Theories of Carcinogenesis: Cancer as Development Gone Awry
10:00 am US Eastern Time
Speaker presentation slides
Additional resources of interest
Listen to the first call in this series: Theories of Carcinogenesis: Assessing the Carcinogenic Potential of Low-Dose Exposures to Chemical Mixtures in the Environment
Soto/Sonnenschein Labratory: New Theory of Carcinogenesis: Tissue organization field theory of carcinogenesis (includes links to additional recommended readings)
Journal of the National Cancer Institute: Cancer Metastases: So Close and So Far
When CHE Partners explore environmental contributors to cancer, they often do so with limited scientific background in the competing theories of carcinogenesis. The CHE Cancer Working Group is undertaking a series of teleconferences to explore these theories because of their direct bearing on how environmental contributors to carcinogenesis are perceived and evaluated. On this call on Drs. Carlos Sonnenschein and Ana Soto discussed the tissue organization field theory (TOFT).
From Drs. Sonnenschein and Soto:
At the beginning of the 21st century, biology is facing an epistemological crisis which anticipates a paradigm change. Reductionism has failed to bring about an understanding of complex phenomena which resulted in reappraisals of old research concepts in embryology and cancer research. Objectively, the dominant view during the last fifty years has been that development is merely the unfolding of a genetic program. This view guided the construction of developmental genetics, “a discipline that explicitly treated phenotype as a direct ‘readout’ of the nuclear genome” (SF Gilbert, J. Biosci. 2005;30:65–74). This perception is now being challenged by two disciplines that are displacing the gene as privileged causal agents; those disciplines are ecological developmental biology and developmental systems theory.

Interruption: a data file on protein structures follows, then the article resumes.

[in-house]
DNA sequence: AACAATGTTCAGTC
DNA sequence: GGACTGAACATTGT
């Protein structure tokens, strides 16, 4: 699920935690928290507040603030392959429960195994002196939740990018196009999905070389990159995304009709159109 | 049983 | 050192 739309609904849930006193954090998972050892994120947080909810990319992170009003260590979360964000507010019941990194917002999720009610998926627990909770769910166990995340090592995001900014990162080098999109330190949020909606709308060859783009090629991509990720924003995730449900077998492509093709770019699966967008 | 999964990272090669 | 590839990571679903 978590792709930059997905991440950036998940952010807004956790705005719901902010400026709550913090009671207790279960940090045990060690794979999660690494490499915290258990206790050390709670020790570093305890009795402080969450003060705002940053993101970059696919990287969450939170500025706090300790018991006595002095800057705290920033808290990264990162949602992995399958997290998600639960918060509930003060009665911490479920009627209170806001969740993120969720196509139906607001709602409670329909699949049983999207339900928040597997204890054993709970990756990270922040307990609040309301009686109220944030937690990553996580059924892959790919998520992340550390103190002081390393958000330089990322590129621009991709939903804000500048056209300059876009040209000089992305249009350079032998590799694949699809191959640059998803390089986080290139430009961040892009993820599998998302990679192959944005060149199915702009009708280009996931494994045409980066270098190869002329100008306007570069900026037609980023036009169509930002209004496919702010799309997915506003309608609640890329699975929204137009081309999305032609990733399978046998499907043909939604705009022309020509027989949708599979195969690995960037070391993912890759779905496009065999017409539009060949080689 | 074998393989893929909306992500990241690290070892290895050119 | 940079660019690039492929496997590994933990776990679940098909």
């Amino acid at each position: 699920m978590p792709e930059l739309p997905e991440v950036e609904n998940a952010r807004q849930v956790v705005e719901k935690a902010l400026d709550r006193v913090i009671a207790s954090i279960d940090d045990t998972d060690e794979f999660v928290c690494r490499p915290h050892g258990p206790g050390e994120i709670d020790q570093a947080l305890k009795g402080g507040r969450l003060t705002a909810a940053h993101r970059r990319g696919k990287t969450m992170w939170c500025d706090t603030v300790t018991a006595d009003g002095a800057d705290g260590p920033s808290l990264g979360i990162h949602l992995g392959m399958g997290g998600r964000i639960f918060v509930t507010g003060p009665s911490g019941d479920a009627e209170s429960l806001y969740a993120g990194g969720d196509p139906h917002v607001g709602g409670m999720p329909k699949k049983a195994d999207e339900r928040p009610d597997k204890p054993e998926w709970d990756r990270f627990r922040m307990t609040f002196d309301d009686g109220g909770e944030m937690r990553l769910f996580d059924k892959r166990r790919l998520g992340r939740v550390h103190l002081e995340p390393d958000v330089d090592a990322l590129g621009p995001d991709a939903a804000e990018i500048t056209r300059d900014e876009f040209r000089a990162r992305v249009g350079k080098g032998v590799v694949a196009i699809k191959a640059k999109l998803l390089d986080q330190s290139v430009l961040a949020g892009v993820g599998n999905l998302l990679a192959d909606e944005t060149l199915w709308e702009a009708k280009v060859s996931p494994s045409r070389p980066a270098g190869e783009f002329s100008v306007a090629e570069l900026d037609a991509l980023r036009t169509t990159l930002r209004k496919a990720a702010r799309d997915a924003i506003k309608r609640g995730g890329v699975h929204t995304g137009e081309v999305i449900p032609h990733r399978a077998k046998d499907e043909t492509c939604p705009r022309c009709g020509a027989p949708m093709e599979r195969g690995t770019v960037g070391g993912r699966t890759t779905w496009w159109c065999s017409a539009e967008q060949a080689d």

Complementarily, the dominant theory of carcinogenesis, the somatic mutation theory (SMT), is being replaced by the tissue organization field theory (TOFT). The century-old, gene-centered and reductionist SMT views cancer as a cell-based disease. The premises of this theory are: 1) cancer is derived from a single somatic cell that has accumulated multiple DNA mutations, 2) cancer is a disease of cell proliferation caused by mutations in genes involved in the cell cycle and/ or the control of cell proliferation, and 3) the default state of cell proliferation in metazoa is quiescence. The research program of the SMT adopted cell lines growing in 2-D cultures as the subject of research, thus reducing cancer to a 2D cellular phenomenon. Additionally, neoplasms, which are 3D structures, were reduced to “transformed” cells. Because lack-of-fits are increasingly challenging the predictions of this theory, a series of ad hoc explanations are being offered resulting in a field rife with contradictions. Partly due to these shortcomings, the TOFT that is centered at the tissue level of organization, has been gaining momentum.